Monday, July 31, 2017

My Martial Arts Philosophy

The most important thing in my martial arts philosophy is "The Way".

Martial arts training is like an adventure you will go on. This adventure is your very own journey. Your journey and mine won't be the same. Imagine this journey as a path going up a mountain. Everybody wants to get to the top of the mountain. Getting to the top signifies accomplishing your goal.

The philosophy of "The Way" states that how you walk your path is more important than accomplishing your goal.

Take for example someone who gets to the top by cheating, breaking rules, and by being cut throat. This is no good, same with someone who gets to the top by being a bully.

Even if you don't make it to the top, if you helped others along the way, and you made some good friends, then this is great!

I cross train in the martial arts, this simply means that I train in more than one style of martial arts. This is not to be confused with a convert. A convert is someone who trained in one style and then completely switched over to another, abandoning the old usually because of a bad experience. Cross training is different because you train in various styles, with the intention to use all the styles you have trained in.

I cross train because I enjoy variety, I like different cultures, different perspectives, different strategies and techniques. Even though I enjoy cross training, and that's what I do, I still do not think it's the best way to practice martial arts. I believe there are many ways to climb to the top of the mountain and cross training is just one of those ways.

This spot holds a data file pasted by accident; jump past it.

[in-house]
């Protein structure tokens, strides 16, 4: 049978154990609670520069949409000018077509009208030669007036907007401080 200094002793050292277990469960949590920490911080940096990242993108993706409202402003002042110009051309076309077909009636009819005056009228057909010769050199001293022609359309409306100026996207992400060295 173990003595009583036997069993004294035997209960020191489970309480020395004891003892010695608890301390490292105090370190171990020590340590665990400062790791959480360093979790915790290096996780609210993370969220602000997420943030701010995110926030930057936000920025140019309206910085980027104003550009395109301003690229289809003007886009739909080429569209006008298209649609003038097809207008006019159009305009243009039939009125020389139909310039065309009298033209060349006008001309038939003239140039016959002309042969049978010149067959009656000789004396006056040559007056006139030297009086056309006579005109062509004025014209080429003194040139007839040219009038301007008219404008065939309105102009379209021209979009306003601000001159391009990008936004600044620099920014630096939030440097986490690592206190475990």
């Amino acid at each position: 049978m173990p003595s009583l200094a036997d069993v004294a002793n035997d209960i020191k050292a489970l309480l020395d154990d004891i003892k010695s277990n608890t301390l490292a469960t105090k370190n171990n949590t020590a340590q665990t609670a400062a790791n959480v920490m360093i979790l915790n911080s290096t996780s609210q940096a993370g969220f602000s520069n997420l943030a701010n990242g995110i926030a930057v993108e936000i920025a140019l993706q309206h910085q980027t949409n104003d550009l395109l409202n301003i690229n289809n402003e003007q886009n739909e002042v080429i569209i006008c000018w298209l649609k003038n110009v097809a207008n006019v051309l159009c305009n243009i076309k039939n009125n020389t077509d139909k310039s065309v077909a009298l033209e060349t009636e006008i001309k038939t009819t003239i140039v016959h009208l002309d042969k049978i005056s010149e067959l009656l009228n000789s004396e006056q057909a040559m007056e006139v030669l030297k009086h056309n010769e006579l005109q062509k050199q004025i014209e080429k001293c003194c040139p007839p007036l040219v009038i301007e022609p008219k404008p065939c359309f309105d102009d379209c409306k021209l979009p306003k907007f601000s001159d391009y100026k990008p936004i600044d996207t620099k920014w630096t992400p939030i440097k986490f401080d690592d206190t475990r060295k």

I firmly believe in this after one time I had a challenge match against an Okinawan Karate black belt named Robert. At the time I was cross training in many disciplines and he was mainly a Karate guy. I thought I would destroy him easily but to my surprise we ended in a draw. That's when I realized my method wasn't better than his. Staying in one style for many years and competing in Kata(forms) tournaments works for him, and that day I learned to respect that.

To me a good martial artist is professional. 
A professional upholds certain standards of behavior.
A professional always puts safety as priority. 
A professional always makes sure that the training environment is suitable for learning. 
If there is a bully, a professional will do something about it.
If people are fooling around, a professional will do something about it.
There is a difference between fooling around and having fun. 
There is negative fun and positive fun, we want to have positive fun.
Negative fun interferes with the learning, while positive fun helps with the learning.    

In martial arts it is mighty important to seek out the truth. We don't want to live in a fantasy world. To use martial arts in real life you need to have a realistic view or it's not going to work well. 

The truth can be harsh and not what we want it to be, that's why we must make ourselves into warriors. We must become strong so that we can handle the truth.

Keep in mind that the pursuit of truth must be done professionally. I see so many people online use the pursuit of truth as an excuse to be rude and cruel. They display tyrant like behavior all in the name of truth. This is not right and they don't deserve attention no matter how correct they are.